Marshmallows Predict Success in Life

It may be a holiday in the U.S. today, but one of the leading researchers in Positive Psychology combined a bit of holiday in Hawaii with a bit of work by posting the following article.  I remember the first time I read this work.  Being a sugar addict from birth, I had negative thoughts of being the kid who actually ate the marshmallows!  Thank you Dr. Robert Biswas-Diener of Positive Psychology Services, LLC

Marshmallows Predict Success in Life

In the 1960s the psychologist Walter Mischel conducted one of the most whimsical and important studies in the history of the field. He placed marshmallows in front of pre-schoolers and instructed them NOT to eat the treats. He explained that they could have a single marshmallow, or be rewarded with an additional marshmallow if only they could resist temptation until he returned. He then exited the room, leaving the poor children alone with that delicious, soft, white, mouth-watering little goody. This test became the classic “delay of gratification” task and Mischel and other researchers quickly saw that some kids were naturally good at withstanding temptation while others gave in almost immediately. What’s even more interesting and-ultimately-more important is that the pre-schoolers’ ability to delay gratification predicted their college entry exam scores almost two decades later. This simple childhood test also predicted drug use later in life. In short, a person’s ability to exert self-control is a good predictor of success in life.

Mischel went on to a long and productive career, much of it aimed at refining and explaining the insights gleaned from his marshmallow study. Mischel theorizes that humans have two important systems-hot and cool-and the interaction of these is crucial to the art of willpower. Our “hot” system is our emotions, and these are simple, reflexive, and drive us forward. Our “cool” system is cognitive, and it is reflective, complex, and helps us “know” instead of “go.” There is something you should know about how these systems work together: first, stress-both acute and chronic-can take the cool system “off-line” and lead to the dominance of the hot, emotional “go” system. Think about it this way: Have you ever been stressed while working at your computer, but seemed unable to pull yourself away? You likely stayed at your work station, angry, muttering comments to colleagues such as “just give me another minute with this” as if more minutes with the stressful work will be just the thing to calm you down. You make this type of backward decisions because your thinking has been partially dismantled in favor of an approach oriented emotional state.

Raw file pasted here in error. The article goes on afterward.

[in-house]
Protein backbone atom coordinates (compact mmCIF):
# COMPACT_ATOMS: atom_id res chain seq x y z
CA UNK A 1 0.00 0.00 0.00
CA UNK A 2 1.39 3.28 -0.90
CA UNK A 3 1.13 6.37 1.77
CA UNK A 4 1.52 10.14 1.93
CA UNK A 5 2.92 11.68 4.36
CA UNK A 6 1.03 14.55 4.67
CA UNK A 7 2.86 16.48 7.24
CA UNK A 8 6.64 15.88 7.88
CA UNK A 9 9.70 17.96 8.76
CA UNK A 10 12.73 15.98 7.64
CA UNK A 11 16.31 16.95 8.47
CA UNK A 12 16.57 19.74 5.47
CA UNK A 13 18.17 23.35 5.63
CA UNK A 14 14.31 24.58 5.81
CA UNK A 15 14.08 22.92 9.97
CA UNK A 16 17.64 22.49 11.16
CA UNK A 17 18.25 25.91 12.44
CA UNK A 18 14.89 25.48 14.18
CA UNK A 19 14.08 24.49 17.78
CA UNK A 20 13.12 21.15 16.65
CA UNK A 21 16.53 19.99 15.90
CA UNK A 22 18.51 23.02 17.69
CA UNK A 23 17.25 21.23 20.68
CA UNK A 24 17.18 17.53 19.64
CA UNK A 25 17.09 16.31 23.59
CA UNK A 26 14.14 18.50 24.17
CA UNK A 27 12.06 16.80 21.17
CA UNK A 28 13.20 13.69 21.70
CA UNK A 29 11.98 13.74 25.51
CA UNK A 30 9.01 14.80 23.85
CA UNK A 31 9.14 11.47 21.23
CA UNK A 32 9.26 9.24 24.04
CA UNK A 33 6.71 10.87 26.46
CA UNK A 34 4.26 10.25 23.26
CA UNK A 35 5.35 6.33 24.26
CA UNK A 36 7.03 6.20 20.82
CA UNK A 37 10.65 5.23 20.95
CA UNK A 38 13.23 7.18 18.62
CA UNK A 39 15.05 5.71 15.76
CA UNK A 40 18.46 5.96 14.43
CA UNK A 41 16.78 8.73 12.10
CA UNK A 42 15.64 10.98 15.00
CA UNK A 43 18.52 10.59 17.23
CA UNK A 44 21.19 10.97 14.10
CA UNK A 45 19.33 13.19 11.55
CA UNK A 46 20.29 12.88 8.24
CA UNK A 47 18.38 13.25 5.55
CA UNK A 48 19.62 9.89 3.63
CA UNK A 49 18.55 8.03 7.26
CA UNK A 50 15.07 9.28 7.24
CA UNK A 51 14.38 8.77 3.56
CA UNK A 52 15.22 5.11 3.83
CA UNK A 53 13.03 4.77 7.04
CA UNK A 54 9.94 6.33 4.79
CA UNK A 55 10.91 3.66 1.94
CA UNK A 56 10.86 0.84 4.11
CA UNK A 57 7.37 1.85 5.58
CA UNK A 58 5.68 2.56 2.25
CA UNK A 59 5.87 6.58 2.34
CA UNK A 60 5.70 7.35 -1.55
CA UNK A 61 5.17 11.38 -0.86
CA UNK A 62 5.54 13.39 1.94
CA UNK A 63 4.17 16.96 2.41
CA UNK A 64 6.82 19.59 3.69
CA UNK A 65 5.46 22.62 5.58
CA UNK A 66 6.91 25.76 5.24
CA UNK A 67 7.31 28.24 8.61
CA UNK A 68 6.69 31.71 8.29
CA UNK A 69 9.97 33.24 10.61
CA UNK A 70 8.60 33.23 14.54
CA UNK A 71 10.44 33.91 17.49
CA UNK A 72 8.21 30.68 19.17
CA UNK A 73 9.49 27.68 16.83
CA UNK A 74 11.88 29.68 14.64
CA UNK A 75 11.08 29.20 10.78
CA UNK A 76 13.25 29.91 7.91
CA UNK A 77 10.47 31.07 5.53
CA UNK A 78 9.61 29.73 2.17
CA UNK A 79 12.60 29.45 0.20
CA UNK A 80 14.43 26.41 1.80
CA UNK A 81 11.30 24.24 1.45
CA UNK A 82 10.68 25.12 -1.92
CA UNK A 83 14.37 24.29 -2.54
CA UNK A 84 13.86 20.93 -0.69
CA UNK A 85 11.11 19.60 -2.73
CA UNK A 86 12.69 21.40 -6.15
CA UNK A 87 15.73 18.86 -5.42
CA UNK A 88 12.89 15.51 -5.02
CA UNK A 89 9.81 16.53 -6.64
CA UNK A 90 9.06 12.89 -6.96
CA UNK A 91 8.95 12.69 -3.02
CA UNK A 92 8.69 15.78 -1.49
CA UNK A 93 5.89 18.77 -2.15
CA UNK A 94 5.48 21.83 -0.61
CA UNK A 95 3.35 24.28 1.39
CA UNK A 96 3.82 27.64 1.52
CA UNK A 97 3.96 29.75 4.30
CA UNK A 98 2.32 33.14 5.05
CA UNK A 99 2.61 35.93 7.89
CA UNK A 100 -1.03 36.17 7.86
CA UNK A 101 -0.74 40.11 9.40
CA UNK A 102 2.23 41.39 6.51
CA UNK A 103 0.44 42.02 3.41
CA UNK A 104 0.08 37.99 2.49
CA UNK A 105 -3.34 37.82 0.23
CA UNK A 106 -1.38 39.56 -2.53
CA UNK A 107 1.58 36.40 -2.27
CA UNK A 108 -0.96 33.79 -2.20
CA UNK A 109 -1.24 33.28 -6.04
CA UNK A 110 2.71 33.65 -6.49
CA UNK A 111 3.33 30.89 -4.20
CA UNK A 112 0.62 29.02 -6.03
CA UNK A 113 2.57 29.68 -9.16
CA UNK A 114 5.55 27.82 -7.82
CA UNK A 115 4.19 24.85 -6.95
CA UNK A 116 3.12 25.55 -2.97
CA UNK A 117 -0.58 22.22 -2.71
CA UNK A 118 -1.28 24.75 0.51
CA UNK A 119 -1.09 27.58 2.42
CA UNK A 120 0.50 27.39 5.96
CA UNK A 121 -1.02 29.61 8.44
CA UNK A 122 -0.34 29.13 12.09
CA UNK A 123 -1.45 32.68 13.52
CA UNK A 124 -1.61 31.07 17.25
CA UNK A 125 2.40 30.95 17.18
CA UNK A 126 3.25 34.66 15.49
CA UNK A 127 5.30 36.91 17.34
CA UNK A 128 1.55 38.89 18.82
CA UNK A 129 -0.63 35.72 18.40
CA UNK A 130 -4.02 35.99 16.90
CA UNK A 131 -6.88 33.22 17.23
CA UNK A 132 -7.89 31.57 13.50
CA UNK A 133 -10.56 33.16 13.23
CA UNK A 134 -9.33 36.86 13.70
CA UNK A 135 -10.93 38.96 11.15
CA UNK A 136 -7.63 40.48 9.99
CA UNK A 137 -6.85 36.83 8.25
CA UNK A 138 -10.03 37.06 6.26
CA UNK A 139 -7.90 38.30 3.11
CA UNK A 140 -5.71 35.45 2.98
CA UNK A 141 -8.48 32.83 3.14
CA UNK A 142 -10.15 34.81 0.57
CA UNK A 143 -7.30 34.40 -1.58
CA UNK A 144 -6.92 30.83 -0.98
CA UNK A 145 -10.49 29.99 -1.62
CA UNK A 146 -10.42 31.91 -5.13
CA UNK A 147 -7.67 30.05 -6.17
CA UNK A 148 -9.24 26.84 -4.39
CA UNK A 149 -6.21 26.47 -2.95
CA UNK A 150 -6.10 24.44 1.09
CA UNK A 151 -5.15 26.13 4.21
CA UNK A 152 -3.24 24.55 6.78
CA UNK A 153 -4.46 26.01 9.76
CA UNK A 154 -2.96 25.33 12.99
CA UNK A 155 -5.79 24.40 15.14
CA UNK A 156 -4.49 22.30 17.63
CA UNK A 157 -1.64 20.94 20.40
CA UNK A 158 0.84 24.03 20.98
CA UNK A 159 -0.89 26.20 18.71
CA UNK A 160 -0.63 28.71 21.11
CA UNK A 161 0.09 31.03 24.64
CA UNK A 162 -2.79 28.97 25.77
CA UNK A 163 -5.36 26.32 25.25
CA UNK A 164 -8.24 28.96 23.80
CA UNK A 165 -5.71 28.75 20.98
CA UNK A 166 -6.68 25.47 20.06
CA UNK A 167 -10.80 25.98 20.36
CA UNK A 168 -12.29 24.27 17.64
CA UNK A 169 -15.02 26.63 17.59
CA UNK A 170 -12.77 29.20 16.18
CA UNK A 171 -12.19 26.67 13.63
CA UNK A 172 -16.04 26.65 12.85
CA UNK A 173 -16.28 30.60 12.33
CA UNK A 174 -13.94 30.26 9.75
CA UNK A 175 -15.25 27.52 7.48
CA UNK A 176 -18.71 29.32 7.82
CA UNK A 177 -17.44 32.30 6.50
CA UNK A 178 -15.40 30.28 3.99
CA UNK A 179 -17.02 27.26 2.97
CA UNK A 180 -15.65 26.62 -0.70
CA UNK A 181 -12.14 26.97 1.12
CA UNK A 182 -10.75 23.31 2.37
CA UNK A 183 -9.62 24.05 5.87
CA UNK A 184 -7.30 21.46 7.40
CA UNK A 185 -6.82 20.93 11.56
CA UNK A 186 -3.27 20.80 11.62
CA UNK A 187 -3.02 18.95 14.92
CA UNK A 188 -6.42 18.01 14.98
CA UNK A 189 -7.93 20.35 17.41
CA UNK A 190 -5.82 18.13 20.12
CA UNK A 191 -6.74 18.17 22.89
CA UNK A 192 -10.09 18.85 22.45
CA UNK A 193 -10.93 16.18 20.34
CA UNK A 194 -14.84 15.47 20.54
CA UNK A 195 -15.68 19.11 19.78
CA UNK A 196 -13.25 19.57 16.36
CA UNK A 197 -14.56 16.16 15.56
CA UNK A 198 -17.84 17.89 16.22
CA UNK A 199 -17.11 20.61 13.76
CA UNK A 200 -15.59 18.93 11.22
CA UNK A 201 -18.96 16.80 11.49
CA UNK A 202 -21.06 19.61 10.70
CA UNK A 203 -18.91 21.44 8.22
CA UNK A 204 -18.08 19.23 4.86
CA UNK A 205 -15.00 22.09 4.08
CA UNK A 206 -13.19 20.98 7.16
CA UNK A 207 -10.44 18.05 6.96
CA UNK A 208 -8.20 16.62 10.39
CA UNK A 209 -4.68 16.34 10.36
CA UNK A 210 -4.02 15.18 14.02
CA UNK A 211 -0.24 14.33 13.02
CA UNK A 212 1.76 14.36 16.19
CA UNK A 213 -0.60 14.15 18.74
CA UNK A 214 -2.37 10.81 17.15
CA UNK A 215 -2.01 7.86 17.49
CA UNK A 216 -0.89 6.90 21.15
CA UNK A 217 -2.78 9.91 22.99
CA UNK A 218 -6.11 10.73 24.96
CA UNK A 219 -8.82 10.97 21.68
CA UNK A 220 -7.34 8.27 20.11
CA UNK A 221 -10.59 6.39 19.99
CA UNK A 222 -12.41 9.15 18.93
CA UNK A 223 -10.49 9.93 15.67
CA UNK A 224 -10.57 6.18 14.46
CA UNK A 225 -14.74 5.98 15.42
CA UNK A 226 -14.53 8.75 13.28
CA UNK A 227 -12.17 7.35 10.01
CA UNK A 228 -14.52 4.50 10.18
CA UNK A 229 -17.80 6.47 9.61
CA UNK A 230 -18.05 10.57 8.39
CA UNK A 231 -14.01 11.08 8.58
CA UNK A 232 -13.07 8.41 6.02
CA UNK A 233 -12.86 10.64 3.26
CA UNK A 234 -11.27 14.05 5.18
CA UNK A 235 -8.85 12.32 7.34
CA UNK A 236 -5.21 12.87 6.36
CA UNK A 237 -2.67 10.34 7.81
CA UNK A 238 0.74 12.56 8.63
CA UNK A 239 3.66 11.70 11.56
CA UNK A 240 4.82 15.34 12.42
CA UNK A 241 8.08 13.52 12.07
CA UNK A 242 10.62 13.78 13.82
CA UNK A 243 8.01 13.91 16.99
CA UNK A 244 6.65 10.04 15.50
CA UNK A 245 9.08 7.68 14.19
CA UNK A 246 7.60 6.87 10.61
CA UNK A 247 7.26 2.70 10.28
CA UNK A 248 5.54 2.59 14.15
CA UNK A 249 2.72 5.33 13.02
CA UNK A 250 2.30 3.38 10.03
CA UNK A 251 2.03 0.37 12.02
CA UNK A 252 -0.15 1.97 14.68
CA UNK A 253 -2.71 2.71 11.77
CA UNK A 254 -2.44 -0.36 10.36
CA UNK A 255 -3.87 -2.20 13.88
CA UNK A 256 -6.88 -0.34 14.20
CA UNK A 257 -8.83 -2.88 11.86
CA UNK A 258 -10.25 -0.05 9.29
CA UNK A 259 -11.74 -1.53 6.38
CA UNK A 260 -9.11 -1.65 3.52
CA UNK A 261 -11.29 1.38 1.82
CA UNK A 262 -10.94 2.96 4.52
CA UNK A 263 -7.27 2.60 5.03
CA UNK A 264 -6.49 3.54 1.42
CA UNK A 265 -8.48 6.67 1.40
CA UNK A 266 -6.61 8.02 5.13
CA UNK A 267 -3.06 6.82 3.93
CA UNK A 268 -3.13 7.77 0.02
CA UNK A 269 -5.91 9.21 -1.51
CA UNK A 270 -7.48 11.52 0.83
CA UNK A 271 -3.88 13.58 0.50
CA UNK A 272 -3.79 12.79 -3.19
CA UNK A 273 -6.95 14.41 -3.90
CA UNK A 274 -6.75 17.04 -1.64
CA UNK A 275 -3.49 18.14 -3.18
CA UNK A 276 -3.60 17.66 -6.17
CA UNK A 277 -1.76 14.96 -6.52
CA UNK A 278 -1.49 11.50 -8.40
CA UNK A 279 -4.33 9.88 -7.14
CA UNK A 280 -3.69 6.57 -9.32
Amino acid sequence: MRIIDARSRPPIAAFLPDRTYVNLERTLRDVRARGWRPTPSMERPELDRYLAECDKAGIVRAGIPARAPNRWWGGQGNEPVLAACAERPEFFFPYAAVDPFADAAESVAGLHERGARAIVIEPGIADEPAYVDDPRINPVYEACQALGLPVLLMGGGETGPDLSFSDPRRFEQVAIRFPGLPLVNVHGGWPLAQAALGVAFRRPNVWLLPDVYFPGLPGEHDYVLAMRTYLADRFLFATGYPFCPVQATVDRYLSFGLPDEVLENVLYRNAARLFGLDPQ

Fortunately, there are several solutions to hot state problems. One of the easiest is a strategy with an almost military title: attentional deployment. What is attentional deployment? Simply put, this means distracting yourself or otherwise removing the hot temptation from your field of vision (or thought). Remember those pre-schoolers and that plate of marshmallows? The kids that did the best at the delay of gratification task sang songs and closed or covered their eyes. Compare this to the far less successful children who stared directly at the marshmallow, willing themselves not to eat it. The avoiders had the intuitive understanding that distraction is a superior strategy than the heavy lifting of trying to muscle the task with sheer willpower. Once you understand that hot engagement is often the very problem than disengagement is the obvious answer. So, next time you are angry at your computer try getting up and leaving it until your cool system takes over! Simply another reminder that we can all learn a lot from pre-schoolers!

Thank you.

Feel the spirit of the season
About the author

Andrea Goeglein is part organizational psychologist, part entrepreneur, and all about success—your success. She understands both the pressures you face and the dreams that inspire you. Andrea merges her experience as a business owner with her training in Positive Psychology to provide effective, efficient and challenging personal development products and services. She combines an emphasis on objective assessment with an approach that is always powered by your spirit and guided by your goals. Her professional development offerings are based in theory and backed by direct business knowledge.

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